The players at Friday night’s football game between Santa Ana and Aliso Niguel weren’t the only ones butting heads – accusations of racist signage among the crowd sparked conflict off the field and into the weekend.
Santa Ana high’s principal, Jeff Bishop was made aware of alleged signs on the Aliso Niguel side that expressed support for Trump and the building of a border wall. Bishop expressed on Facebook over the weekend that he believed the signs to be racist against his school, which is almost 99% Latino, according to the Los Angeles Times.
Bishop’s post sparked an online debate between parents in both districts. Deni Christensen, principal of Aliso Niguel High School, countered in a later statement to the Orange County Register that she and other administrators removed three signs, none of which mentioned a border wall, but stated that “ it’s not outside the realm of possibility that there were students in the parking lot with signs we did not see.”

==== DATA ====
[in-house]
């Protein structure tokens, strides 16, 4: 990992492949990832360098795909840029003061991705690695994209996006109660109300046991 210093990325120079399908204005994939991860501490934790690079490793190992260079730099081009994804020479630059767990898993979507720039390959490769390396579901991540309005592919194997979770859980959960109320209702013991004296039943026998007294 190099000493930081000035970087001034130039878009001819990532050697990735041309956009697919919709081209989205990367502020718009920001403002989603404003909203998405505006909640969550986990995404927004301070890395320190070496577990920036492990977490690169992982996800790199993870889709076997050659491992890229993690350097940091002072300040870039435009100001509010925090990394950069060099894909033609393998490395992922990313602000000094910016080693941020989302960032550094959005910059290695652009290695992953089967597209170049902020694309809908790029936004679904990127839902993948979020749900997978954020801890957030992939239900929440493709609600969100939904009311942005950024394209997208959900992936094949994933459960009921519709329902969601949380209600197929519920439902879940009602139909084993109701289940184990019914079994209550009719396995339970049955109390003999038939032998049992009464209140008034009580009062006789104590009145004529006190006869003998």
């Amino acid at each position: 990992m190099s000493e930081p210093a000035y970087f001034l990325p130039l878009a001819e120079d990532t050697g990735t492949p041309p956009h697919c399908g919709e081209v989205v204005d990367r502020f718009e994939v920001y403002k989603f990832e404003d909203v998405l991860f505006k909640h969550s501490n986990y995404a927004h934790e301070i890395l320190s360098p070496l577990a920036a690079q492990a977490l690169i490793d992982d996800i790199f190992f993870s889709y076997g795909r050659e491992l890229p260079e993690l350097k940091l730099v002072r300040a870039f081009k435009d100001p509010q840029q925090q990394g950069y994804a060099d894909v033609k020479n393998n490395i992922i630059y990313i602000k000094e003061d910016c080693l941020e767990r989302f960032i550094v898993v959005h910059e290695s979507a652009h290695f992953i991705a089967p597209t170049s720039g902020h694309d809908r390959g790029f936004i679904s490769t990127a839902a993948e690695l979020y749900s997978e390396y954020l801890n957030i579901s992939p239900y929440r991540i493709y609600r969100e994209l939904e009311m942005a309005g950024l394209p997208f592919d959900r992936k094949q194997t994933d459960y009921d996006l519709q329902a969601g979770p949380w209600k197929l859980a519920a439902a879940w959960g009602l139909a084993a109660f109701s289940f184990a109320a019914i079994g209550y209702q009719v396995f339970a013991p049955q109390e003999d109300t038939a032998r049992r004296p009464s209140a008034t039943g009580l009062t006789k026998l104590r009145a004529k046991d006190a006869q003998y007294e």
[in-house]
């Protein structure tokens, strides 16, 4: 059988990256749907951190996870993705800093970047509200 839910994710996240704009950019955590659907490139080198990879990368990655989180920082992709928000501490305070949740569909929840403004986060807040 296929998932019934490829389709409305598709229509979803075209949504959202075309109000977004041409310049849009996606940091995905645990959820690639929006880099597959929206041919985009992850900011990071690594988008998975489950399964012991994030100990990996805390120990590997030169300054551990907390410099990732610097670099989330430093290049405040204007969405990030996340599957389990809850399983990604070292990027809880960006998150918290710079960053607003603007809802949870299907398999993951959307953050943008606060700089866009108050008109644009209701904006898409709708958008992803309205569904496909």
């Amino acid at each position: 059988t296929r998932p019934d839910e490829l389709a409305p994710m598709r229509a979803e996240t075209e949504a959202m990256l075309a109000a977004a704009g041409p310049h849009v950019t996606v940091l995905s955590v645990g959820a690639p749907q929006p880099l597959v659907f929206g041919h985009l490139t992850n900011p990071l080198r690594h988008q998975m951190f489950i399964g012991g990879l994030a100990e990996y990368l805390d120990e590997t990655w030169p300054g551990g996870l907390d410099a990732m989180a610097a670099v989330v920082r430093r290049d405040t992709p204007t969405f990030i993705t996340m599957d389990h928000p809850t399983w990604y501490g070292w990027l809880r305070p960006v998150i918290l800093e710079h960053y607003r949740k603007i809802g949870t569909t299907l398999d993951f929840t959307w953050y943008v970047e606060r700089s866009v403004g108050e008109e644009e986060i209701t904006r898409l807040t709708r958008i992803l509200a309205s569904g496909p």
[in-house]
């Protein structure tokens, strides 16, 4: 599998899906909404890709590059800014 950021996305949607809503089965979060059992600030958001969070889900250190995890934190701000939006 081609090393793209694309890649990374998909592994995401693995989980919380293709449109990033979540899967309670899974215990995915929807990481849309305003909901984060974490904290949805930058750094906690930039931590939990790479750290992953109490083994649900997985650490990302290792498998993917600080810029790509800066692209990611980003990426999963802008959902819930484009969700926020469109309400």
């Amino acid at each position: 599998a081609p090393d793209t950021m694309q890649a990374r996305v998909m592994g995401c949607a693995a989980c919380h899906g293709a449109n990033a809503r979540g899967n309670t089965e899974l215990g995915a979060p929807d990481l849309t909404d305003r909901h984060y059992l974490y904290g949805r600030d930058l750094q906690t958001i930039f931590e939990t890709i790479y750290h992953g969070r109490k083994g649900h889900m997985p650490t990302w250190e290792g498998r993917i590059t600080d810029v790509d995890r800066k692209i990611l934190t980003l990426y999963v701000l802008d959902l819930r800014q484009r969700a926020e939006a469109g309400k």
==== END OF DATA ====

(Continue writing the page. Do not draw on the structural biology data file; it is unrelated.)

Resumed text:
We discuss the events at the game, and analyze the legal arguments regarding political signage at public high school events.
AirTalk reached out to both principles and school districts. Santa Ana declined to comment on air at this time, and Aliso Niguel did not return a statement in time for the show.
Aaron Caplan, professor of law at Loyola Law School in Los Angeles, his focus includes constitutional law and First Amendment law